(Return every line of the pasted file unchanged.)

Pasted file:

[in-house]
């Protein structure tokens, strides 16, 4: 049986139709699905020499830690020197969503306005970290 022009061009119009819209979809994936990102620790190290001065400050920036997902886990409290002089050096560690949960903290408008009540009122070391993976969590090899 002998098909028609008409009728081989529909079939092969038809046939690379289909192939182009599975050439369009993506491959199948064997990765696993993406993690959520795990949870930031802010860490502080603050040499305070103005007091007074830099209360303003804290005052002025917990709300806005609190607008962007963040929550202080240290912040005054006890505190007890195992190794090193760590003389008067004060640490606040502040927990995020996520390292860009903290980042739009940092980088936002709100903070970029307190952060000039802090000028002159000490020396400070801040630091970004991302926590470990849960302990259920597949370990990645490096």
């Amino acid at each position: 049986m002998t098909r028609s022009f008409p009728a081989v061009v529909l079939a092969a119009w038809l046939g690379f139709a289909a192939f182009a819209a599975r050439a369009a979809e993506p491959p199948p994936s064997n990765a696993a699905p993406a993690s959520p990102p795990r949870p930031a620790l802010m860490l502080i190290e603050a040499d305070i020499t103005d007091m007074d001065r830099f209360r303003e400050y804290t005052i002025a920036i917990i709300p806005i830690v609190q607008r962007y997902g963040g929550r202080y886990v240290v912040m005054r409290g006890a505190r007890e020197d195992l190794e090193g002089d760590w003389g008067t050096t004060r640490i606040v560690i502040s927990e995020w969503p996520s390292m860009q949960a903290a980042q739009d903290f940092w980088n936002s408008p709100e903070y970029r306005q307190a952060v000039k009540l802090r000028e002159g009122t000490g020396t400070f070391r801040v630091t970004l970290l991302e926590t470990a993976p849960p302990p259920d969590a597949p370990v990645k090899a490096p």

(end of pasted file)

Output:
[in-house]
């Protein structure tokens, strides 16, 4: 049986139709699905020499830690020197969503306005970290 022009061009119009819209979809994936990102620790190290001065400050920036997902886990409290002089050096560690949960903290408008009540009122070391993976969590090899 002998098909028609008409009728081989529909079939092969038809046939690379289909192939182009599975050439369009993506491959199948064997990765696993993406993690959520795990949870930031802010860490502080603050040499305070103005007091007074830099209360303003804290005052002025917990709300806005609190607008962007963040929550202080240290912040005054006890505190007890195992190794090193760590003389008067004060640490606040502040927990995020996520390292860009903290980042739009940092980088936002709100903070970029307190952060000039802090000028002159000490020396400070801040630091970004991302926590470990849960302990259920597949370990990645490096």
């Amino acid at each position: 049986m002998t098909r028609s022009f008409p009728a081989v061009v529909l079939a092969a119009w038809l046939g690379f139709a289909a192939f182009a819209a599975r050439a369009a979809e993506p491959p199948p994936s064997n990765a696993a699905p993406a993690s959520p990102p795990r949870p930031a620790l802010m860490l502080i190290e603050a040499d305070i020499t103005d007091m007074d001065r830099f209360r303003e400050y804290t005052i002025a920036i917990i709300p806005i830690v609190q607008r962007y997902g963040g929550r202080y886990v240290v912040m005054r409290g006890a505190r007890e020197d195992l190794e090193g002089d760590w003389g008067t050096t004060r640490i606040v560690i502040s927990e995020w969503p996520s390292m860009q949960a903290a980042q739009d903290f940092w980088n936002s408008p709100e903070y970029r306005q307190a952060v000039k009540l802090r000028e002159g009122t000490g020396t400070f070391r801040v630091t970004l970290l991302e926590t470990a993976p849960p302990p259920d969590a597949p370990v990645k090899a490096p």